UK Inflation Rate Drops to Lowest in Almost 15 Years

Britain’s inflation rate fell to the lowest in almost 15 years in December, which will force Governor Mark Carney to write the Bank of England’s first open letter explaining why prices are rising too slowly.

Consumer-price growth weakened to 0.5 percent from 1 percent in November, the Office for National Statistics said in London today. That’s the lowest since May 2000 and below the 0.7 percent median forecast of 37 economists surveyed by Bloomberg News. A separate report showed factory-gate prices recorded their biggest annual drop in five years.

Plunging oil costs and supermarket price wars are driving the sharp slowdown in UK inflation. With price growth below the Bank of England’s 2 percent target and a weak euro-area economy damping export demand, that’s helping Carney and his majority on the Monetary Policy Committee justify keeping the key interest rate at a record-low 0.5 percent.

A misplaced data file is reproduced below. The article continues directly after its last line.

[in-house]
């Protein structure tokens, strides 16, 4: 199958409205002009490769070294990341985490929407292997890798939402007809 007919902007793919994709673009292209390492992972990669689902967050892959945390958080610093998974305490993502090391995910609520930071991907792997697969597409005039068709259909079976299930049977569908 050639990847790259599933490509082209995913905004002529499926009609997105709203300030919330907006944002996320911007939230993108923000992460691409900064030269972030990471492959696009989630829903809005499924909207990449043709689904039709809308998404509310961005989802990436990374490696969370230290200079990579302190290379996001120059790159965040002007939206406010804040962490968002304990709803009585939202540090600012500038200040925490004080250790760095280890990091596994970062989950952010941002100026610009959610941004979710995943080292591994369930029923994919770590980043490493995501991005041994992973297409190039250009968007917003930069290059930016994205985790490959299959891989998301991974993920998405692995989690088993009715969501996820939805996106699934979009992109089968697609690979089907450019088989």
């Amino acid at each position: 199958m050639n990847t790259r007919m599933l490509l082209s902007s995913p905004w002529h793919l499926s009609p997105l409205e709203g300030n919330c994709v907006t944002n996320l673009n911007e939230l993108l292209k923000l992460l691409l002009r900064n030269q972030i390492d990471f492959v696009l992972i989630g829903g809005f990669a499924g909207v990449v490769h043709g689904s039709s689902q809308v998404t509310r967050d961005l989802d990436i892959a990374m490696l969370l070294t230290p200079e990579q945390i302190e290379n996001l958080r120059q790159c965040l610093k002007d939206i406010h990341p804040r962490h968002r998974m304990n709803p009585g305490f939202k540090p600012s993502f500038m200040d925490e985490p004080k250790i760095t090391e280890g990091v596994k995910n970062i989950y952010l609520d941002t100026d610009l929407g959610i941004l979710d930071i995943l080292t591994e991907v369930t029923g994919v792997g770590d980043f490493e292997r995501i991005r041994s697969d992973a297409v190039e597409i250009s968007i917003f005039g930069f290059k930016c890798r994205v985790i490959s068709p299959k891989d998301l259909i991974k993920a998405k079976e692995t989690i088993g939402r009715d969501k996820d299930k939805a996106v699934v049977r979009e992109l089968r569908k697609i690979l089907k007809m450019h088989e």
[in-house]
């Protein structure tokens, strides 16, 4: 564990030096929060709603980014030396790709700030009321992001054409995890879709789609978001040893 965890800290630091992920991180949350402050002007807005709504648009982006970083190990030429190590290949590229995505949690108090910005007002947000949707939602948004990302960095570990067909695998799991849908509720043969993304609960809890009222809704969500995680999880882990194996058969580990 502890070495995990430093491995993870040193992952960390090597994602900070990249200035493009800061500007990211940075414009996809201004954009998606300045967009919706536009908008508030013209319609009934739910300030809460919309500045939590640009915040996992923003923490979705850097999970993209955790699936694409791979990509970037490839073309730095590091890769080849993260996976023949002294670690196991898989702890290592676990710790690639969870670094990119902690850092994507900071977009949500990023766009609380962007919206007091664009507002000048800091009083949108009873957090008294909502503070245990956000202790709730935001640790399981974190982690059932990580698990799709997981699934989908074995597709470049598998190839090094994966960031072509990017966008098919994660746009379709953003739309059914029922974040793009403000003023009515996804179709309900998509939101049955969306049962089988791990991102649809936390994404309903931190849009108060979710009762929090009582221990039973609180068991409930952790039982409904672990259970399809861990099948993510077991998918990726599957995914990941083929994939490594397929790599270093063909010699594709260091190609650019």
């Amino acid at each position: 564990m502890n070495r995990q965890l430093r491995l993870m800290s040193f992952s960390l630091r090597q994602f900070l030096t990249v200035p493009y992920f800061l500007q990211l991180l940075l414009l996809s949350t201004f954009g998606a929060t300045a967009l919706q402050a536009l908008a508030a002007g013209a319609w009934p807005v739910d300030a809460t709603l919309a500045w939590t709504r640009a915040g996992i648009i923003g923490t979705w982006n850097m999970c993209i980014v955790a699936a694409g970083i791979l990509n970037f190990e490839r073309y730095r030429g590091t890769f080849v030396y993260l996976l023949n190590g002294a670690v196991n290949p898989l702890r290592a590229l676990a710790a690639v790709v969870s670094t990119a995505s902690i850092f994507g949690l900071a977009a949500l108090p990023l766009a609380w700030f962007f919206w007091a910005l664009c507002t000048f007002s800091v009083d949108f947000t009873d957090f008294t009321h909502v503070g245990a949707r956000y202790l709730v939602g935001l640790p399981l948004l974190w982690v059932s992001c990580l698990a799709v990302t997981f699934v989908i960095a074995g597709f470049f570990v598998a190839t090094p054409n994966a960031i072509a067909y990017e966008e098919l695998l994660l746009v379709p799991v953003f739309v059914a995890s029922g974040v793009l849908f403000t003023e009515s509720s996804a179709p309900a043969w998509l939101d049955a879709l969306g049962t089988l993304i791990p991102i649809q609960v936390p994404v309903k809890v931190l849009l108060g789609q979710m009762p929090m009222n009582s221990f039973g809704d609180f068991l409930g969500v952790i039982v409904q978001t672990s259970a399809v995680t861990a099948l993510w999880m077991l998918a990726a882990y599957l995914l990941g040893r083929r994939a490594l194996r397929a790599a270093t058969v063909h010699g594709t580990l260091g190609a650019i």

The consumer-price data showed that food prices plunged 1.9 percent in December from a year earlier amid price cuts by supermarket chains including Tesco Plc and Wal Mart Stores Inc.- owned Asda to fend off competition from discounters. Reflecting the drop in crude oil, the price of gasoline has fallen about 18 percent from its 2012 peak, according to the statistics office.


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